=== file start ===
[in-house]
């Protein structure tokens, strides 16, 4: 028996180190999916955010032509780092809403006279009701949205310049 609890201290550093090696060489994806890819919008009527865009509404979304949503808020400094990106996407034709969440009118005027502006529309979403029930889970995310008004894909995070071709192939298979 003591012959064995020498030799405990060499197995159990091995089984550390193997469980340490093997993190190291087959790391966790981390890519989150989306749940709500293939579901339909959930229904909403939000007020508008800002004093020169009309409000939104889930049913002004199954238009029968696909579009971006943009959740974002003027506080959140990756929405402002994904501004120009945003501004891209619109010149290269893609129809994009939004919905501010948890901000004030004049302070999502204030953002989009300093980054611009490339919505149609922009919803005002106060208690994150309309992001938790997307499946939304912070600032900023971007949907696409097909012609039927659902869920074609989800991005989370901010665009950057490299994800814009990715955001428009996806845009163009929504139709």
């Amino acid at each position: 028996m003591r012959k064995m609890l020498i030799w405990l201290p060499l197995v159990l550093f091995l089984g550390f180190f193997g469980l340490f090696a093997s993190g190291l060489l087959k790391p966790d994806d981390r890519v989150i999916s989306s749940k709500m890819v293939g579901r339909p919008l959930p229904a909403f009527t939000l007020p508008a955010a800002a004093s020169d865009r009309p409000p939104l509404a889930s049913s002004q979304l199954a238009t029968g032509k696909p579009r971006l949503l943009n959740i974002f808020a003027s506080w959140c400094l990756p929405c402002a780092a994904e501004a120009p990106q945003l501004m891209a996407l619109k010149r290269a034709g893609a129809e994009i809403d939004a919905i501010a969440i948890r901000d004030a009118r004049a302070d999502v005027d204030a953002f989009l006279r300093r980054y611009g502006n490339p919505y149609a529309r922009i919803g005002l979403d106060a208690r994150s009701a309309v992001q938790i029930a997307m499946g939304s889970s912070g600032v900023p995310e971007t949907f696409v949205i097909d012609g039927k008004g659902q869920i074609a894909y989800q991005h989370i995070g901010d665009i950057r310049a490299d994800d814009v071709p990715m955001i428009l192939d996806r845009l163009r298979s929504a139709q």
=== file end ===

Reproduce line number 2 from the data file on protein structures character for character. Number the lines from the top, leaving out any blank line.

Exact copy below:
């Protein structure tokens, strides 16, 4: 028996180190999916955010032509780092809403006279009701949205310049 609890201290550093090696060489994806890819919008009527865009509404979304949503808020400094990106996407034709969440009118005027502006529309979403029930889970995310008004894909995070071709192939298979 003591012959064995020498030799405990060499197995159990091995089984550390193997469980340490093997993190190291087959790391966790981390890519989150989306749940709500293939579901339909959930229904909403939000007020508008800002004093020169009309409000939104889930049913002004199954238009029968696909579009971006943009959740974002003027506080959140990756929405402002994904501004120009945003501004891209619109010149290269893609129809994009939004919905501010948890901000004030004049302070999502204030953002989009300093980054611009490339919505149609922009919803005002106060208690994150309309992001938790997307499946939304912070600032900023971007949907696409097909012609039927659902869920074609989800991005989370901010665009950057490299994800814009990715955001428009996806845009163009929504139709």